Self Portrait Series, Painting, Oil on Canvas

Curator Dr. Alireza Sami Azar

Shirin Gallery, Tehran, Iran, 2015

Mahemehr Art Gallery, Tehran, Iran, 2014

For this collection I was primarily inspired by my own immigration process and story. At the time, I was questioning why I was leaving Tehran, Iran, even though I knew my daughter would have a better future. Also, my husband’s family was in Toronto so it seemed like a logical decision. However, I had all of these trepidations and wanted my paintings to portray a fragile woman falling from the sky onto a car. In my mind, Iran was my heaven and leaving everything behind felt like an accidental journey. I knew that entering an unknown future in a foreign land would be difficult. Ultimately I wanted my work to reflect a woman’s a deadly decision. I took countless pictures of myself screaming/falling down a set of stairs or on top of a mattress. In a way it was a form of performance art that captured an authentic frame of mind and a raw wounded soul. I was also inspired by a true event. There is a picture of a young woman named Evelyn who committed suicide in 1947. A young photography student named Robert Wiles took this picture and it was published in LIFE magazine. It was shocking and I was moved by it. Also, taking pictures of myself for the paintings as I was falling, sweating, screaming, was a very cathartic experience for me.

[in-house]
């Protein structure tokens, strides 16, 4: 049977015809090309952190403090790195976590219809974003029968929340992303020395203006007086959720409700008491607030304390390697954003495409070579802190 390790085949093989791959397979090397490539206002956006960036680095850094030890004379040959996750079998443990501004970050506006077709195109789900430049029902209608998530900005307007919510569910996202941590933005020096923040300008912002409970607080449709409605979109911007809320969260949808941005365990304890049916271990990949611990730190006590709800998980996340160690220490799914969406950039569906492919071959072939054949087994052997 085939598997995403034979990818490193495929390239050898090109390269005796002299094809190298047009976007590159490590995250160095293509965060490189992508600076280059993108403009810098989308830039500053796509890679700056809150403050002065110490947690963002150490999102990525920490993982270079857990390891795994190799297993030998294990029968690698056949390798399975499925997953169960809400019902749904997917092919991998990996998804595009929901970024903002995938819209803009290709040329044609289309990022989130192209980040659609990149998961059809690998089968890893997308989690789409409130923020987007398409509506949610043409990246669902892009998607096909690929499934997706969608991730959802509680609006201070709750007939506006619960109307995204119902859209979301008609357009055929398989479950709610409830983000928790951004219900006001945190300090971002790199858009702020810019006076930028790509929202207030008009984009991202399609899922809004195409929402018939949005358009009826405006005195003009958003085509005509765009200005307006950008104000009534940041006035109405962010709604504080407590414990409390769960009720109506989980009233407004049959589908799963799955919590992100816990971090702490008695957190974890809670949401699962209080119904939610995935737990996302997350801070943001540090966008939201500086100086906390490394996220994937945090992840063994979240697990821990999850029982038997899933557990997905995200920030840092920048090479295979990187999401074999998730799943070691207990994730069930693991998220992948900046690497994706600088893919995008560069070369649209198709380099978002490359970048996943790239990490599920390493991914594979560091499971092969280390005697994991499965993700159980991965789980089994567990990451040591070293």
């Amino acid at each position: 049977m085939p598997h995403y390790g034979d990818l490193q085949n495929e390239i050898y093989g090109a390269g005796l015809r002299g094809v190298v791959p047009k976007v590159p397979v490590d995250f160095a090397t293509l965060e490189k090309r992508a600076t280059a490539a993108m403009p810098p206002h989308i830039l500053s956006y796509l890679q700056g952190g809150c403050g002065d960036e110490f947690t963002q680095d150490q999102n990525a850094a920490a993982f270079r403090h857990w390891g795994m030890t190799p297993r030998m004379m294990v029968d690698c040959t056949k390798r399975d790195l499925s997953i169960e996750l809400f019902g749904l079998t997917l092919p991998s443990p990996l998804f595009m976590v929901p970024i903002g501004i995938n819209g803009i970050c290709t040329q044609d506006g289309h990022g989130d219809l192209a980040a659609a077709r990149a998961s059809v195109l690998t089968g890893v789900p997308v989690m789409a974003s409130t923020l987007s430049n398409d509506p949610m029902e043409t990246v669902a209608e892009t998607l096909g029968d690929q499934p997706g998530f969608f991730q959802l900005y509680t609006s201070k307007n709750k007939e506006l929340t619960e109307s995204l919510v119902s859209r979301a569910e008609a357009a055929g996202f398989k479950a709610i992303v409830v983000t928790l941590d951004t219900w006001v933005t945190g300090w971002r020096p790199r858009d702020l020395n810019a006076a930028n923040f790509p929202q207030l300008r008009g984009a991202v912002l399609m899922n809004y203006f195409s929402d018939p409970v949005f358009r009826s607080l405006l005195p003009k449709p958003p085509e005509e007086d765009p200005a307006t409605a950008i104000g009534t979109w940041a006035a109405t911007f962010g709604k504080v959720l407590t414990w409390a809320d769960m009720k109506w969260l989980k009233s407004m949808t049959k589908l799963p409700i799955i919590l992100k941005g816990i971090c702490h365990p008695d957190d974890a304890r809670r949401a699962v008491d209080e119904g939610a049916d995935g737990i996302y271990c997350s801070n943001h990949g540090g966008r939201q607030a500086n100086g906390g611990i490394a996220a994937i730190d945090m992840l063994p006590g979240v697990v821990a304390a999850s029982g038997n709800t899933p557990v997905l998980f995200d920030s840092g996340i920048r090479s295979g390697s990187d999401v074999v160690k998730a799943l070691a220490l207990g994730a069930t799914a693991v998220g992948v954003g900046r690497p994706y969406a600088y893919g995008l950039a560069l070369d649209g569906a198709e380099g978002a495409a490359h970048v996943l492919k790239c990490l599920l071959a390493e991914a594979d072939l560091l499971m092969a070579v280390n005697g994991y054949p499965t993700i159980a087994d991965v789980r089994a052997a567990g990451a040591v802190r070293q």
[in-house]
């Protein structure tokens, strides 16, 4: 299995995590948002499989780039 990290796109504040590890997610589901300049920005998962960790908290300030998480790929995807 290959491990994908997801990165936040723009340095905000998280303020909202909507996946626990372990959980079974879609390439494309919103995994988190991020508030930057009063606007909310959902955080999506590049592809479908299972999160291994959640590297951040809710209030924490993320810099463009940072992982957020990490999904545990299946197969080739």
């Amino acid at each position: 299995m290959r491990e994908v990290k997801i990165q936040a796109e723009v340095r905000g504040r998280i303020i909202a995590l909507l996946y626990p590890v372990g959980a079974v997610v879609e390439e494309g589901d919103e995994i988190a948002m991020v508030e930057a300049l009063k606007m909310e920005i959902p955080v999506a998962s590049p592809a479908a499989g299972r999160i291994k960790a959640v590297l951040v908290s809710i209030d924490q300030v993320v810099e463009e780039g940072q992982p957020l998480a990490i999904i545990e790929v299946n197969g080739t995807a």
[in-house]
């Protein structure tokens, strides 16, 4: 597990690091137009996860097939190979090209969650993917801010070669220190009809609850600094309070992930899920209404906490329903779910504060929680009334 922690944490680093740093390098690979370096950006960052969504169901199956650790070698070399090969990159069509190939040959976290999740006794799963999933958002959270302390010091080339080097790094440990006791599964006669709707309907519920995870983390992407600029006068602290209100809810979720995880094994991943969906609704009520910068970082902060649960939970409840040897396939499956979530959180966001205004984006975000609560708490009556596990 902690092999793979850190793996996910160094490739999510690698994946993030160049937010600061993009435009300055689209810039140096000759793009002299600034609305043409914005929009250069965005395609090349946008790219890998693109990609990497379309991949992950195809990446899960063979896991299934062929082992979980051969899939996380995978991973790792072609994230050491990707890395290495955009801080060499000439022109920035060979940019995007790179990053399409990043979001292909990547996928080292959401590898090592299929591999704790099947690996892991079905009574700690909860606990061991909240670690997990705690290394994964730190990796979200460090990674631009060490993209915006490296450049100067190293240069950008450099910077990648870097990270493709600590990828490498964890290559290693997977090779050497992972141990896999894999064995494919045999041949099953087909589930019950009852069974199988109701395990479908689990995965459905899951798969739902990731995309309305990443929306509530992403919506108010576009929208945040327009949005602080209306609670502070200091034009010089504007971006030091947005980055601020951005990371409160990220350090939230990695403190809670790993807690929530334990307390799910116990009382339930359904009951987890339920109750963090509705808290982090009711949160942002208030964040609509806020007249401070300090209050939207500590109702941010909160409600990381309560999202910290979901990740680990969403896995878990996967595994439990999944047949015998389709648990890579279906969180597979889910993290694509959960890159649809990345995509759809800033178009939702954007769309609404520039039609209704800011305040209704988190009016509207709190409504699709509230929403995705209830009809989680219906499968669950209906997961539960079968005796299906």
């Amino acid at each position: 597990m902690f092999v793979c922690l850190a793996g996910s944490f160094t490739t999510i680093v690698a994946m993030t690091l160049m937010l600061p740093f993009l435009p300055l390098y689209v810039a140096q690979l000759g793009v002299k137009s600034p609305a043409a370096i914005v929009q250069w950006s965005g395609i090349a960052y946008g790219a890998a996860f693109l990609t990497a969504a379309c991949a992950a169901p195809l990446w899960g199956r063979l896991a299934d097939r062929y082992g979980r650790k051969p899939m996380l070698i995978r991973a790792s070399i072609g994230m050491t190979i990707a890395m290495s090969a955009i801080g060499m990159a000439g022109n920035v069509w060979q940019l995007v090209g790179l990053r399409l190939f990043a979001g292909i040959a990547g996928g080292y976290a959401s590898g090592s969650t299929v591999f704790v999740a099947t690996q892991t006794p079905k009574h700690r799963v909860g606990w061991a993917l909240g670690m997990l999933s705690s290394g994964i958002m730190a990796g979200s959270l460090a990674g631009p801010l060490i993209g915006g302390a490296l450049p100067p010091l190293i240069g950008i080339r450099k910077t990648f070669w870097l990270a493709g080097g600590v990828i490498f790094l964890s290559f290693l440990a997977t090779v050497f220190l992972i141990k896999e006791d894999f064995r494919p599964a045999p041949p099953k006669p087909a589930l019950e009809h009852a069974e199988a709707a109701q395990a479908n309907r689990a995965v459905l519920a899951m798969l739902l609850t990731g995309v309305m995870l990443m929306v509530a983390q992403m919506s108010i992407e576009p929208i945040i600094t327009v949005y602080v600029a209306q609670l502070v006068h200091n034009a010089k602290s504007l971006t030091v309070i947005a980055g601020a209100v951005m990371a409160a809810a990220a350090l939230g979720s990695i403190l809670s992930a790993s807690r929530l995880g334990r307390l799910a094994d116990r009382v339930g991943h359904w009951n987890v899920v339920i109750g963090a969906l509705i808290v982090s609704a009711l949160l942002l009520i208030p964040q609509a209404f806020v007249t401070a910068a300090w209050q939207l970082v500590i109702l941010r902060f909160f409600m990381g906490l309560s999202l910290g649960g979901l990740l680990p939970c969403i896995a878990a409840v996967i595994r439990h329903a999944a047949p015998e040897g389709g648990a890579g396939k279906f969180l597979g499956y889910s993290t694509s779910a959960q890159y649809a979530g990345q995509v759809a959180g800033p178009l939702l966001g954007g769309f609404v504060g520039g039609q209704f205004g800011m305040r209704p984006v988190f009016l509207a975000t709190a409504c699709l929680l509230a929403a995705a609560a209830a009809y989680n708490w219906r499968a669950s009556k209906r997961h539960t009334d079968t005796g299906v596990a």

During the Iran-Iraq war, I had the same feelings, as I shifted my body from one city to the next: all of it felt very surreal. The clouds in these paintings create a dream-like atmosphere but I also wanted to illustrate my fall from the familiar as a real phenomena. The car is mechanical in its coloring: white, blue, and dark burgundy and the window is broken. In the Installation view I am wearing modern clothes which as symbolic of assimilation to the Western feminine ideal (a light pink blouse, high heels and a skirt). However, the scene is far more shocking and melancholic, for it gives the illusion of being tangled in stones and shards of glass. Furthermore, the apocalyptic, desolate cityscape is draped in grey. Lush hues are absent for this place--which can be anywhere--because the city is devoid of roots or familial connections. All of it felt like a desperate act of displacement. This was my epiphany: an awful sin, ancient as the fall of man (or suicide) had occurred.

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